John Clearwater, author of Canadian Nuclear Weapons

March 4, 1998

On 31 December 1963, nuclear warheads from the United States began to arrive in Canada, per an order signed by US President Lyndon Johnson the previous day. Interestingly, these weapons actually had to clear Canada customs, in a sense, with inspectors present at delivery, although this was somewhat less than the full accounting that the department had initially requested. US nuclear weapons would remain in Canada until June 1984.

It was only after the weapons were already installed that any thought was given to procedures for consultation regarding their potential use. Although a meeting was scheduled between U.S. President Johnson and Canadian Prime Minister Pearson weeks after the missiles’ arrival, it was determined that the time before the meeting was insufficient to work out the details for an agreement on command and control of the weapons which the two heads of state could sign. While the bureaucracies began work on a framework agreement, nothing formal was signed until almost two years later—by which time hundreds of weapons were installed and operational.

Perhaps a reason for this laxness lay in the widely held belief that these weapons would never be used. Due to continued negative public opinion, the Canadian leadership promised the removal of the weapons at the same time as they promised to acquire them. And some arrangements were already in place. Under the MB1 Agreement, the United States could fly its weapons north as far as 50 degrees latitude (the border is at 49 degrees). Further, within the original and subsequent MB-1 agreements there existed some rather vague provisions for consultations, arranged between 1957 and 1959. Instituting higher alert levels, for instance, required telephone consultation. While other arrangements were discussed, however, none were instituted, leaving the United States with no real requirement to consult with Canada regarding nuclear weapons use in Canada. And what regulations existed could be confusing. As of 1962, the Commander-in-Chief, Continental Air Defense (CINCONAD) had prior authorization from the US President for use of nuclear weapons over the continental United States and adjacent waters, while the Commander-in-Chief, North American Air Defense Command (CINCNORAD) did not—particularly odd considering that CINCNORAD AND CINCONAD were the same person. All that existed was a general understanding that consultation was the right thing to do, and that the permission of the Prime Minister would be required for use of nuclear weapons.

While there were no political arrangements, the Canadian military began to work out procedures on its own. A draft Canadian document from April 1964 provided authorization for CINCNORAD to use weapons

per a formal letter giving prior authorization. This letter, from the Prime Minister, gave the senior Canadian officer (DCINCNORAD) the authority to authorize CINCNORAD to use the weapons in the case of a sudden emergency. An emergency was defined as, for example, a surprise attack on targets in North America, following positive identification of substantial numbers of bombers, several atomic weapons bursts, or reliable evidence that ICBMs had been launched.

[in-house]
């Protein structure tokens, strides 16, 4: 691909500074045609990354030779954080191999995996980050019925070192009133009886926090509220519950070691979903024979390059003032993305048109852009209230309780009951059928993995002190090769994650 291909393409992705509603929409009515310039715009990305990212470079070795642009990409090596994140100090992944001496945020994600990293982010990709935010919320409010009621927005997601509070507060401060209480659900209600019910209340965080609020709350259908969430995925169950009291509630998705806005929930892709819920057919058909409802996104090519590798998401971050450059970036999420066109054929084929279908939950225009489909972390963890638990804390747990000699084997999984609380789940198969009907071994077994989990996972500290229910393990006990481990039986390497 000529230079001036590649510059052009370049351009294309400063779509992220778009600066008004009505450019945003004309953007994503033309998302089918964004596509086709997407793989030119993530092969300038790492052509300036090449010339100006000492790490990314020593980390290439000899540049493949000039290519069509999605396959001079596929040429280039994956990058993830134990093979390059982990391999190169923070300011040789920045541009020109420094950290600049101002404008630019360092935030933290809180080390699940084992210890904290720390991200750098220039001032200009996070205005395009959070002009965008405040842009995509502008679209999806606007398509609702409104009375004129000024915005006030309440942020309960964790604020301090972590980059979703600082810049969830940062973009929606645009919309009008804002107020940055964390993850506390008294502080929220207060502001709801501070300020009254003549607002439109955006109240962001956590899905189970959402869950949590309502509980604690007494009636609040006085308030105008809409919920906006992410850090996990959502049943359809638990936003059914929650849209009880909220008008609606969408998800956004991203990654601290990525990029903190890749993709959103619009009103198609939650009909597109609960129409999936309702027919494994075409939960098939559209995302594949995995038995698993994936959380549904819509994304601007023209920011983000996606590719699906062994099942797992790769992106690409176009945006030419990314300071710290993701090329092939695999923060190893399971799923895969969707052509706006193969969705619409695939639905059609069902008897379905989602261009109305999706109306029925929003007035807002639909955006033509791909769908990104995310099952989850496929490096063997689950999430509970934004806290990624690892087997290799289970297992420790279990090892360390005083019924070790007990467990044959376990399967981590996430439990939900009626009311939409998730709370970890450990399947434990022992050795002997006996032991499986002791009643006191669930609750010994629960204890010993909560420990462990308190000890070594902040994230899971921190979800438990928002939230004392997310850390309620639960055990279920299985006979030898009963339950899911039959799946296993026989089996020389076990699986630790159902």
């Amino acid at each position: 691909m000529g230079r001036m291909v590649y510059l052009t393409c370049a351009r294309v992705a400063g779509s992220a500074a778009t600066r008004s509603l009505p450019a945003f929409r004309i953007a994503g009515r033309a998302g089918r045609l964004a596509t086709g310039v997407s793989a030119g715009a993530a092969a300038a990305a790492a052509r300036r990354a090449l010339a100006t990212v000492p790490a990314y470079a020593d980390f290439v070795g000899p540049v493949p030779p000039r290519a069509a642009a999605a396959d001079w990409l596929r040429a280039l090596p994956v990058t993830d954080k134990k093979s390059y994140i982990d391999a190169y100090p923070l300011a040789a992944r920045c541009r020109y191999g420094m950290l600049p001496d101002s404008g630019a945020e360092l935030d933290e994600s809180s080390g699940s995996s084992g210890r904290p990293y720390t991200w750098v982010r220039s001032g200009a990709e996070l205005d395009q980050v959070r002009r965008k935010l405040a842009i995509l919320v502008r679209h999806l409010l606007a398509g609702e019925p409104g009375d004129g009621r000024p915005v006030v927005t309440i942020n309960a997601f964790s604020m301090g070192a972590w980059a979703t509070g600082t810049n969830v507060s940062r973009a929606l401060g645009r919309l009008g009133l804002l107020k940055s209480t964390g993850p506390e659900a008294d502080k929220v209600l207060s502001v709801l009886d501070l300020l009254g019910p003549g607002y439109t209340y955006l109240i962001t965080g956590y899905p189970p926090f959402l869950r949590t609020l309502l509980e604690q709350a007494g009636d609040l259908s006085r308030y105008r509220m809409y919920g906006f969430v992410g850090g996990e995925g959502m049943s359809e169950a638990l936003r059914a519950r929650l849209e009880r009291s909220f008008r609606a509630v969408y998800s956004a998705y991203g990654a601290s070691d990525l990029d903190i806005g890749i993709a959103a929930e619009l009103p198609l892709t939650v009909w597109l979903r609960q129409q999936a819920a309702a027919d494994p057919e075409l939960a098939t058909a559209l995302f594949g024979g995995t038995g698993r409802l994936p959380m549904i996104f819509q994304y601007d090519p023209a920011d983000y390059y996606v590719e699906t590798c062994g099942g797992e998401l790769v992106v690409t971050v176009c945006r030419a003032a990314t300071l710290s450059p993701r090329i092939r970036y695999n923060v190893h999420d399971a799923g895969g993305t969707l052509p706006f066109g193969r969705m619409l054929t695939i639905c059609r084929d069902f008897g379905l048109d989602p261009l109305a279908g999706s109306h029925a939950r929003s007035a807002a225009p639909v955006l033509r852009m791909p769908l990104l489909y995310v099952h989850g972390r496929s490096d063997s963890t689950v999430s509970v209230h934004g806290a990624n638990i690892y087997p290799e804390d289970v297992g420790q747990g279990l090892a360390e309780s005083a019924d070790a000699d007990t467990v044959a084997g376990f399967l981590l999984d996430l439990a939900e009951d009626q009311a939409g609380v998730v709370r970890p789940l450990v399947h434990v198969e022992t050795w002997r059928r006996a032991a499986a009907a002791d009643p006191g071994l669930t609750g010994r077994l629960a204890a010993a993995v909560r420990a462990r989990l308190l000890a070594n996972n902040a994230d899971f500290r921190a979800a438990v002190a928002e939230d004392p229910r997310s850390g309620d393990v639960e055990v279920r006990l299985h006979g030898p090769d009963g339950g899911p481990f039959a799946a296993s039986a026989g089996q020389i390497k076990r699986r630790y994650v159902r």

Thus, while in the United States this was a political issue, in Canada it had become the purview of the military and the Minister of National Defence who issued internal instructions to CINCNORAD which were unknown to the Canadian government until the Minister informed them on the subject. The interim instructions gave full authorization to CINCNORAD/DCINCNORAD in an emergency as defined by CINCNORAD.

An agreement on consultation was finally signed in 1965, and the relationship became more stable. A Canadian requirement for the agreement had been that Prime Minister Pearson and President Johnson work out consultation procedures. Key to this was the issue of timely authorization, given the short time-frame that might be involved. Rapid and reliable telephone facilities were built, and a hotline established.

These preparatory measures were dependent on warning time, however. If there was a gradual build-up in tensions, it was assumed that there would be time for such consultations. In case there was not, however, a signed note from the Prime Minister to the White House existed giving prior authorization. This note authorized weapons use without a prior call between DCINCNORAD and the Prime Minister. With the Prime Minister’s signature of this note, Canada had signed away any real right to be consulted in an emergency. It had been pressured into doing so by the US, which had expressed concerns about being able to launch in a short time frame, if necessary.

Now, what this situation meant was that when an authorization was received, there was no way of knowing if it referred to the previously signed note or to an actual consultation with the Prime Minister. Canada had already signed on to NATO rules for nuclear use, which permitted such use in Europe without prior consultation. With this pre-authorization, Canada had given up the right to input on nuclear use in North America, as well, despite the fact that weapons were stationed on their soil.

Dr. John M. Clearwater is a military-strategic analyst. He completed his doctorate at the War Studies Department of King’s College London, where he worked in the field of strategic nuclear arms control. His book, Canadian Nuclear Weapons, was published in February 1998 by Dundwin Press, Toronto.

Rapporteur: Olya Oliker

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